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"Colors or yards, masts, mast tops?" Topic

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Pajaro Muerto29 Mar 2019 6:43 p.m. PST

So I searched around and could see nothing about this in particular…

I just came around a few Sails of Glory ships to begin in this game, and want to "pimp" the masts and maybe rig them and ratline them after.

I know the Royal Navy had the sail yards in black, and ditto the mast tops (is that what the "floors" in between ratlines are called?), and that the masts themselves were ochre or varnished wood, I think.

How about the French and Spanish though? I've gathered–loosely–that the French also painted the yards black, but other people say wooden or tan. I have no info on the Spanish.

And I BOUGHT the Langton book, just I right know can't find it in my mess!! Please help me out. If you know a particular ship's yard or mast colors, all the more love to you!

Also, did the original 1789 French Tricoloure flag have the blue stripe in Navy Blue as the Sails Of Glory have? I know it's a Bright, maybe Cerulean Blue today, and has been for some time…

Thanks, friends!

mysteron Supporting Member of TMP30 Mar 2019 1:16 a.m. PST

I am a novice in this field ,so I am not much help.However if you check out a series of vidios on You Tube that a modeller called Gavin Booth did on Langton ships ,I think this could very well help you.

hindsTMP Supporting Member of TMP30 Mar 2019 8:39 a.m. PST

I suggest going on-line to maritime museums and ship enthusiast sites, and look at paintings depicted there.






khanscom30 Mar 2019 6:19 p.m. PST

From "Historic Ship Models" by Wolfram zu Mondfeld:

"…From the first half of the 19th century the lower masts complete with mastheads were white overall, while the masts of clippers and sometimes of warships were painted black. The yards were often white on merchant ships, but the yardarms were always black. The topmasts generally remained natural brown, often with white mastheads, although occasionally they were white or black overall. The tops, crosstrees and caps of some merchant ships were also white, while clippers and warships and also many merchant ships preferred the more somber black."

Hope this is of some help.

hindsTMP Supporting Member of TMP31 Mar 2019 11:58 a.m. PST

Some more images:



link (ignore the computer game images !)



Kevin in Albuquerque31 Mar 2019 5:27 p.m. PST

I paint masts and yardarms black or brown, though the USS Constitution has white masts because of a painting. And I like the way it looks.


Pajaro Muerto01 Apr 2019 1:14 p.m. PST

@khanscom: So all warships drom all nations black, then?

@hindsTMP: All those beautiful works are a bit contrasty. It's hard to distinguish if a yard is black or justlight brown with high contrast, either against the sky, or for esthetics.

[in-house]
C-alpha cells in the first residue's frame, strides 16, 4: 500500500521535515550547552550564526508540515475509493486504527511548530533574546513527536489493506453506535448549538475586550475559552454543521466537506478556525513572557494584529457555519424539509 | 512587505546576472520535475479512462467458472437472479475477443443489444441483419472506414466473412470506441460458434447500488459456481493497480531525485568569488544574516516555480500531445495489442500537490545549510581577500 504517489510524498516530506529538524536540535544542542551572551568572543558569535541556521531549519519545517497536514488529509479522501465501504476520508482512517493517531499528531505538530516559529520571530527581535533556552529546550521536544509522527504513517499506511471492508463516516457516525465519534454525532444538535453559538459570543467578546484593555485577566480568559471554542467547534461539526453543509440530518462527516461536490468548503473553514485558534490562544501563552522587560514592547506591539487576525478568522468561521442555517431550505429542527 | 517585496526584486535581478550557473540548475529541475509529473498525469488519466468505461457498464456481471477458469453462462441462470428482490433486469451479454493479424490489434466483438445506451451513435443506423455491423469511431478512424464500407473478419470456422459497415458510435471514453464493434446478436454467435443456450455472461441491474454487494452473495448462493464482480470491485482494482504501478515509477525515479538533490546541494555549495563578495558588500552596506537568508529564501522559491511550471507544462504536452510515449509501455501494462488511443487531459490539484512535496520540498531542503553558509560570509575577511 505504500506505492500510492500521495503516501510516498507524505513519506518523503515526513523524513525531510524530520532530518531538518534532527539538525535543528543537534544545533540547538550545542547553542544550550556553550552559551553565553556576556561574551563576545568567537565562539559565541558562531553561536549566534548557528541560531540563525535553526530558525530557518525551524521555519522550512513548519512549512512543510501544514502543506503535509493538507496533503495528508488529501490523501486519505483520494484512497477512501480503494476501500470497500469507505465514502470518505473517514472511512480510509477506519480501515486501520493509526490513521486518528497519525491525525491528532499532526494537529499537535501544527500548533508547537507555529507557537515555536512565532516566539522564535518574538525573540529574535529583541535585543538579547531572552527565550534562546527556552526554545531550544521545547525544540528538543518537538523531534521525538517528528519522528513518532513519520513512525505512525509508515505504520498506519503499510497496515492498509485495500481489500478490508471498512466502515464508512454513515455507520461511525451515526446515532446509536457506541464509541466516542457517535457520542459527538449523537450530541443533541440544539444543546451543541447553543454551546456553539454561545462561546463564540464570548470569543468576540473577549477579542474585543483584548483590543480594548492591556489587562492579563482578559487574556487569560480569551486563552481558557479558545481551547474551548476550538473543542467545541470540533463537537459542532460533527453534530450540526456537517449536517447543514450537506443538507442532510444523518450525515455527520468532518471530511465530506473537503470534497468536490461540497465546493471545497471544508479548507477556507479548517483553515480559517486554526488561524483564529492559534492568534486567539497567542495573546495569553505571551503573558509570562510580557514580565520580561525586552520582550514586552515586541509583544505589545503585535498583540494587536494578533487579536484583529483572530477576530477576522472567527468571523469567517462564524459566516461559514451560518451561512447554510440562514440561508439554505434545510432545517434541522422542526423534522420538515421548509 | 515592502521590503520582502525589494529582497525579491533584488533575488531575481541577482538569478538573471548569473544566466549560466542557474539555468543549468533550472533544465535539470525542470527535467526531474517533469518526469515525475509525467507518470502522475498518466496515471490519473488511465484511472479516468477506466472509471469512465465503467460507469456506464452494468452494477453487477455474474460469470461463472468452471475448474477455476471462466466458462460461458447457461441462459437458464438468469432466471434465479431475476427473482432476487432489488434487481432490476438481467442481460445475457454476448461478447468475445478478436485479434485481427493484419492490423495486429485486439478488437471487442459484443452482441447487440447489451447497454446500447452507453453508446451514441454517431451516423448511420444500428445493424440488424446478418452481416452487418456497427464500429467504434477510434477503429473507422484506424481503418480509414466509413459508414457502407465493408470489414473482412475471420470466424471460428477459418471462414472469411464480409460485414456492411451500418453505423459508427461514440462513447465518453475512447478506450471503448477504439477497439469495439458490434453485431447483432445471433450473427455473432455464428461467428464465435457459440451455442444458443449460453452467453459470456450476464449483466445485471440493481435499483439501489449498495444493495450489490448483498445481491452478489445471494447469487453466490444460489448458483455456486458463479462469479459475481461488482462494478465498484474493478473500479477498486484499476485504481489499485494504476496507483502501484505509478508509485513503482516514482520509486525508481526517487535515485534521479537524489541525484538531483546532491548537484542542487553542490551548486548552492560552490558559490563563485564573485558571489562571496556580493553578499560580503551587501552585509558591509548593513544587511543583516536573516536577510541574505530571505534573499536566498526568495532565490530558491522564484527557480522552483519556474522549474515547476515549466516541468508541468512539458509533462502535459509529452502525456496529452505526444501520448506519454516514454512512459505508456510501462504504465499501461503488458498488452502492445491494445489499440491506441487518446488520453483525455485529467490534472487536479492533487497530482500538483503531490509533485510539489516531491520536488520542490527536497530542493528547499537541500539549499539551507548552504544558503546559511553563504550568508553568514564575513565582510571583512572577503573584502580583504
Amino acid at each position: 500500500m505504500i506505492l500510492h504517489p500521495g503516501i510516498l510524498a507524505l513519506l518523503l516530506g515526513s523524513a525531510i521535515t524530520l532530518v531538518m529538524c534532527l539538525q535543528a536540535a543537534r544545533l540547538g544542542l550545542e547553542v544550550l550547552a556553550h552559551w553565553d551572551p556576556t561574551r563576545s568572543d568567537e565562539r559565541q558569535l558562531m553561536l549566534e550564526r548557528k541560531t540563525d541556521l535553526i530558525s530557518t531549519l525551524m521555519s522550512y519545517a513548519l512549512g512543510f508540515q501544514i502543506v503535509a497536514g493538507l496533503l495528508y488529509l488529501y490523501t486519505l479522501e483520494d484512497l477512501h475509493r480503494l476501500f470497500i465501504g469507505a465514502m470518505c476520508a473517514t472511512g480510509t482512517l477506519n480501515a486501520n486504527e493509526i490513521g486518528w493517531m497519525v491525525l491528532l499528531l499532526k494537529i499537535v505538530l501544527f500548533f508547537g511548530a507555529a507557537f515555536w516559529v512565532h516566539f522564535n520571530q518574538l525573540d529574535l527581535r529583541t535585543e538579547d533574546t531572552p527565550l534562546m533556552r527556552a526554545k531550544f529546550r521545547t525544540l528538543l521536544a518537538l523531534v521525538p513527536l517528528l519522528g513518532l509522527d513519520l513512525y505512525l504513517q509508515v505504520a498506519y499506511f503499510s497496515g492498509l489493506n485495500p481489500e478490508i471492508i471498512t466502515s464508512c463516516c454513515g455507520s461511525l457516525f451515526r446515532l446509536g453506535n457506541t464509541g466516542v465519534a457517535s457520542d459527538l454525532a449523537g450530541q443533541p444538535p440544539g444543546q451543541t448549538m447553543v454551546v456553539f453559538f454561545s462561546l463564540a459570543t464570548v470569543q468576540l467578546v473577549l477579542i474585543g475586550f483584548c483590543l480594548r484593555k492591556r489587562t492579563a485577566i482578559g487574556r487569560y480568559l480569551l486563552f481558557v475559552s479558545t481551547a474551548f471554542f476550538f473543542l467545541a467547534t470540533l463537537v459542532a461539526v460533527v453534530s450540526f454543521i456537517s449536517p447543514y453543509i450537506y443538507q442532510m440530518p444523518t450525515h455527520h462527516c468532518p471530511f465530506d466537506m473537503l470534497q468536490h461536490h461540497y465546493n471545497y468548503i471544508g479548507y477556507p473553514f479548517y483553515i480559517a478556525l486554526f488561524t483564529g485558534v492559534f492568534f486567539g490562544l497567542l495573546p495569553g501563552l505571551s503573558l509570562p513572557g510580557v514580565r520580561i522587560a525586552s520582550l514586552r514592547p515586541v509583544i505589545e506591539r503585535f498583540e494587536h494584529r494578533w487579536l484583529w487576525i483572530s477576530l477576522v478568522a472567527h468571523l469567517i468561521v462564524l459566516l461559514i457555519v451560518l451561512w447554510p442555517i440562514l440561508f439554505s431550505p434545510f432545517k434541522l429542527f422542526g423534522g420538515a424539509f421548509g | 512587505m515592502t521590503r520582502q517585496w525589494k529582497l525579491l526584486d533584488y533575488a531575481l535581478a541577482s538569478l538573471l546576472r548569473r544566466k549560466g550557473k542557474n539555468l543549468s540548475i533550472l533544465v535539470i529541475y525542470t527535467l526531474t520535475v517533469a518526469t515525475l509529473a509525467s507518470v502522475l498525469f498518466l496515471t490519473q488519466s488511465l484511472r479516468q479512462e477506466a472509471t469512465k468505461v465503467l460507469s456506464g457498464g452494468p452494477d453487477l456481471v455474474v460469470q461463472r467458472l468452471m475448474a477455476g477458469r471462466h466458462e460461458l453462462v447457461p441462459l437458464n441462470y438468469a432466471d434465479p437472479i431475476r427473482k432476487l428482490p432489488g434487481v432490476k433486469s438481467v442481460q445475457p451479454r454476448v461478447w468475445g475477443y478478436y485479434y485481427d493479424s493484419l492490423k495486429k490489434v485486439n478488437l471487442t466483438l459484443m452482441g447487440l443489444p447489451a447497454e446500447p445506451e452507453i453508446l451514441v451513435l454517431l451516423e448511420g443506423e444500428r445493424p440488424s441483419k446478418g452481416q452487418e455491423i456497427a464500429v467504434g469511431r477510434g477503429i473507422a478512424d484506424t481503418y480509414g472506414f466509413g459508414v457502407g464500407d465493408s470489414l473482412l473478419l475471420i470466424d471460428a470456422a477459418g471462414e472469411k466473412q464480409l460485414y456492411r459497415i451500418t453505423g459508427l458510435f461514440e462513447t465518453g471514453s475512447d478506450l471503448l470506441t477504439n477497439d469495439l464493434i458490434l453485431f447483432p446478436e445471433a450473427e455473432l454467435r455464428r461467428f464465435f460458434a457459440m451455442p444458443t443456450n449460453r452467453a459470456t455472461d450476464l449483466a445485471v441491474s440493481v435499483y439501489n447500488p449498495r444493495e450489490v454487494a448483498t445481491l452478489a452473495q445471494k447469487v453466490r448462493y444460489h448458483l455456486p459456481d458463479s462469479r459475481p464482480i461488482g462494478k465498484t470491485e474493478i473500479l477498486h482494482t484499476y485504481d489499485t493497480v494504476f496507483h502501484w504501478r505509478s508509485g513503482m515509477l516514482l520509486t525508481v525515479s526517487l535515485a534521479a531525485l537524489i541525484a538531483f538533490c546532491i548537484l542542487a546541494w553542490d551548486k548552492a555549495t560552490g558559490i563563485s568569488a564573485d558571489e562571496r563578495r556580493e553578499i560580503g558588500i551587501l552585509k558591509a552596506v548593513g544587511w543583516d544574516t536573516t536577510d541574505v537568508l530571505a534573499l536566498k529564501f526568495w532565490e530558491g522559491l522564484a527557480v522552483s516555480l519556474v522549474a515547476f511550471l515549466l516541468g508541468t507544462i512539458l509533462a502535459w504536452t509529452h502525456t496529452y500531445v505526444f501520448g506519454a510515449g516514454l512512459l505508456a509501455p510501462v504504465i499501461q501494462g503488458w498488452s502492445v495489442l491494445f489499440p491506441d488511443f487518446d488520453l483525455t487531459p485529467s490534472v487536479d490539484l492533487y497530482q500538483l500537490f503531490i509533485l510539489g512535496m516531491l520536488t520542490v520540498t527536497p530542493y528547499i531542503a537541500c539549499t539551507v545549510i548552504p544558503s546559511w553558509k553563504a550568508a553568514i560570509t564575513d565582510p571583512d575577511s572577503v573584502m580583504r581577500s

I'll look into more videos of Naval Action, nd have to trust in their research to be sound :)


khanscom01 Apr 2019 4:36 p.m. PST

"@khanscom: So all warships drom all nations black, then?"

Can't say for sure-- the writer is working with museum- quality ship models, so I assume he knows his subject. Undoubtedly there could be individual variation, but I'd be comfortable using his work as a reference.

hindsTMP Supporting Member of TMP01 Apr 2019 6:47 p.m. PST

It all depends on whether the gamer is looking for quick-and-dirty info, in which case he copies what other modelers have done, or if the gamer wants be individualistic and go deeper into the subject matter, in which case he does his own research. Nice thing about our hobby is we can do what we want. :-)

Quick and dirty: link

More individualistic: Look for images of models or paintings from museums, including museums from non-English-speaking countries such as France, Spain, and Denmark. Goggle Translate is helpful if you don't speak those languages.

I wouldn't advise consulting "videos" (Hollywood movies?), however.


SgtPrylo02 Apr 2019 6:16 a.m. PST

The guys who did Naval Action (game, not movie) did a pretty good job on their research for their models. But keep in mind they use specific ships (Constitution, Victory, etc.) which may have had schemes that were not common with the rest of a nation's fleet.

I stopped trying to get every ship exact when I found that the paint schemes could and would change from battle to battle based on the whim of a captain or admiral (think Nelson 'chequer'). I go with a general, 'historical' scheme for each nation and what I think looks good on the table.

In the end, it's not like Napoleonic ground forces were you can get details of each button, cuff and trouser stripe. Some basic research should work just fine for a game.

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